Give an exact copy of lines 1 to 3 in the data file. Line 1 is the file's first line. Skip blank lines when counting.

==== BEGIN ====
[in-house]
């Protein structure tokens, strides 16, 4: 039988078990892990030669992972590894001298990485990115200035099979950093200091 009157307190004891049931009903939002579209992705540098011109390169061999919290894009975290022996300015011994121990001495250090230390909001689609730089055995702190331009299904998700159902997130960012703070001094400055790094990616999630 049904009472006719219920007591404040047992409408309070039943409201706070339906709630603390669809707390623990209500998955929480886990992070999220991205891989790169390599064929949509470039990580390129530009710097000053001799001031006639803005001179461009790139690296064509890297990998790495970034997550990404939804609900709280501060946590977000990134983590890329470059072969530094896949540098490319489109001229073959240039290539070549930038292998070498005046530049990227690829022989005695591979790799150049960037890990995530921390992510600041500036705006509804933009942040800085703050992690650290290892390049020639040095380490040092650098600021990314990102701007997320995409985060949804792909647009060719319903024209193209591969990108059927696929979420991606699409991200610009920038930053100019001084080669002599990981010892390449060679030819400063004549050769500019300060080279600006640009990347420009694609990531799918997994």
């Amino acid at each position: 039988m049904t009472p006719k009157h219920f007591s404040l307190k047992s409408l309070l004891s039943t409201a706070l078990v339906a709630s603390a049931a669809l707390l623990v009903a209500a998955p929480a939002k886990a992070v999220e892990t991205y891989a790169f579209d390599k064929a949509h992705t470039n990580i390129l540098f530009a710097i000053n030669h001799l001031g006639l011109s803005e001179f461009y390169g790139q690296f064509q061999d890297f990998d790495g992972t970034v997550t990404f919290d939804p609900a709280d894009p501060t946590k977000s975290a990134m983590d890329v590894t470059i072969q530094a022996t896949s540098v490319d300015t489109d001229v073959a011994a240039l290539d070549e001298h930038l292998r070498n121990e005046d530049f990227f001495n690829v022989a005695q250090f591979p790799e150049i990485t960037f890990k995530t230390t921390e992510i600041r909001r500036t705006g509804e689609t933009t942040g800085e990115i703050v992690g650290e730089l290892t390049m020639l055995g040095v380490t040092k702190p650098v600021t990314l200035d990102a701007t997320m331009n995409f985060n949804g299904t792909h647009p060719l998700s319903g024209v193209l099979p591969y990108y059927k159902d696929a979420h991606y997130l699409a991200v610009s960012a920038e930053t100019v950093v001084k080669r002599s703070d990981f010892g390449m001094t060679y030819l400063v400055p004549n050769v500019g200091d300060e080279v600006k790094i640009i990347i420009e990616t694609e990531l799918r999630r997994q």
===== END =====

[in-house]
């Protein structure tokens, strides 16, 4: 039988078990892990030669992972590894001298990485990115200035099979950093200091 009157307190004891049931009903939002579209992705540098011109390169061999919290894009975290022996300015011994121990001495250090230390909001689609730089055995702190331009299904998700159902997130960012703070001094400055790094990616999630 049904009472006719219920007591404040047992409408309070039943409201706070339906709630603390669809707390623990209500998955929480886990992070999220991205891989790169390599064929949509470039990580390129530009710097000053001799001031006639803005001179461009790139690296064509890297990998790495970034997550990404939804609900709280501060946590977000990134983590890329470059072969530094896949540098490319489109001229073959240039290539070549930038292998070498005046530049990227690829022989005695591979790799150049960037890990995530921390992510600041500036705006509804933009942040800085703050992690650290290892390049020639040095380490040092650098600021990314990102701007997320995409985060949804792909647009060719319903024209193209591969990108059927696929979420991606699409991200610009920038930053100019001084080669002599990981010892390449060679030819400063004549050769500019300060080279600006640009990347420009694609990531799918997994």
């Amino acid at each position: 039988m049904t009472p006719k009157h219920f007591s404040l307190k047992s409408l309070l004891s039943t409201a706070l078990v339906a709630s603390a049931a669809l707390l623990v009903a209500a998955p929480a939002k886990a992070v999220e892990t991205y891989a790169f579209d390599k064929a949509h992705t470039n990580i390129l540098f530009a710097i000053n030669h001799l001031g006639l011109s803005e001179f461009y390169g790139q690296f064509q061999d890297f990998d790495g992972t970034v997550t990404f919290d939804p609900a709280d894009p501060t946590k977000s975290a990134m983590d890329v590894t470059i072969q530094a022996t896949s540098v490319d300015t489109d001229v073959a011994a240039l290539d070549e001298h930038l292998r070498n121990e005046d530049f990227f001495n690829v022989a005695q250090f591979p790799e150049i990485t960037f890990k995530t230390t921390e992510i600041r909001r500036t705006g509804e689609t933009t942040g800085e990115i703050v992690g650290e730089l290892t390049m020639l055995g040095v380490t040092k702190p650098v600021t990314l200035d990102a701007t997320m331009n995409f985060n949804g299904t792909h647009p060719l998700s319903g024209v193209l099979p591969y990108y059927k159902d696929a979420h991606y997130l699409a991200v610009s960012a920038e930053t100019v950093v001084k080669r002599s703070d990981f010892g390449m001094t060679y030819l400063v400055p004549n050769v500019g200091d300060e080279v600006k790094i640009i990347i420009e990616t694609e990531l799918r999630r997994q």